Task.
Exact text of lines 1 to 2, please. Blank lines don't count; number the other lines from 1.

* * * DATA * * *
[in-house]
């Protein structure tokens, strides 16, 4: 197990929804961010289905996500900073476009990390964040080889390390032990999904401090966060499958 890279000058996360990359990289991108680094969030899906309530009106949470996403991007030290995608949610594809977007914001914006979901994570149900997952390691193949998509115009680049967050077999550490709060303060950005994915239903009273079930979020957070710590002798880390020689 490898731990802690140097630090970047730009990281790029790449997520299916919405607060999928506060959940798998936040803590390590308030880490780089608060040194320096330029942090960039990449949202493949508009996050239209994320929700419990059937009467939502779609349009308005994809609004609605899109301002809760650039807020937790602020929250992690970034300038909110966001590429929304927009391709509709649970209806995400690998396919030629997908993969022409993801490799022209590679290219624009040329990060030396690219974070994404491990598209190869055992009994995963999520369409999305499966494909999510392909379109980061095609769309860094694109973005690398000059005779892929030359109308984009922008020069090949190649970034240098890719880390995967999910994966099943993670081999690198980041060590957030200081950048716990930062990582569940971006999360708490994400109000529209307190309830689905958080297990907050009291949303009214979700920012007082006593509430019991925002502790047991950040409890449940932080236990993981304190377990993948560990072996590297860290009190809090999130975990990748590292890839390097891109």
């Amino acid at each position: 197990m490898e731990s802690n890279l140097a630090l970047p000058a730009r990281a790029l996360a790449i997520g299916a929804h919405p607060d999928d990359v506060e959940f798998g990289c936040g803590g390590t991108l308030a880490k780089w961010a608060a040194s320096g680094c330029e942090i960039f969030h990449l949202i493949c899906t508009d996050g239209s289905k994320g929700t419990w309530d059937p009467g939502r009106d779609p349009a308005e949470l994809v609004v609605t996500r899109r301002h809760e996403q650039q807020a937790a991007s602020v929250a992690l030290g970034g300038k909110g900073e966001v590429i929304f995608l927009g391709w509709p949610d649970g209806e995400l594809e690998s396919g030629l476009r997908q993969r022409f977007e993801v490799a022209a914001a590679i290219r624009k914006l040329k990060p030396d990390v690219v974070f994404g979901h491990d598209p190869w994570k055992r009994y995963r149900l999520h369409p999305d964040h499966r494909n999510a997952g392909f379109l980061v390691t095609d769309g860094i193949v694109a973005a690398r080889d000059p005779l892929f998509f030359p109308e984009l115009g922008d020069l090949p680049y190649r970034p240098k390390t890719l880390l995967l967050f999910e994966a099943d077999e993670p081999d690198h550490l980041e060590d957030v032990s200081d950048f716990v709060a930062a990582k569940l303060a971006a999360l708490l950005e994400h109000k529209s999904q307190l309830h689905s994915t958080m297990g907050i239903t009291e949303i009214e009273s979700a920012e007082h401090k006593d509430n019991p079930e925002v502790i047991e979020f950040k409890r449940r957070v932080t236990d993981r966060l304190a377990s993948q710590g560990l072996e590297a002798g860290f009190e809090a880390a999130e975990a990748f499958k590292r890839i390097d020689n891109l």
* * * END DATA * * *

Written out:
[in-house]
């Protein structure tokens, strides 16, 4: 197990929804961010289905996500900073476009990390964040080889390390032990999904401090966060499958 890279000058996360990359990289991108680094969030899906309530009106949470996403991007030290995608949610594809977007914001914006979901994570149900997952390691193949998509115009680049967050077999550490709060303060950005994915239903009273079930979020957070710590002798880390020689 490898731990802690140097630090970047730009990281790029790449997520299916919405607060999928506060959940798998936040803590390590308030880490780089608060040194320096330029942090960039990449949202493949508009996050239209994320929700419990059937009467939502779609349009308005994809609004609605899109301002809760650039807020937790602020929250992690970034300038909110966001590429929304927009391709509709649970209806995400690998396919030629997908993969022409993801490799022209590679290219624009040329990060030396690219974070994404491990598209190869055992009994995963999520369409999305499966494909999510392909379109980061095609769309860094694109973005690398000059005779892929030359109308984009922008020069090949190649970034240098890719880390995967999910994966099943993670081999690198980041060590957030200081950048716990930062990582569940971006999360708490994400109000529209307190309830689905958080297990907050009291949303009214979700920012007082006593509430019991925002502790047991950040409890449940932080236990993981304190377990993948560990072996590297860290009190809090999130975990990748590292890839390097891109």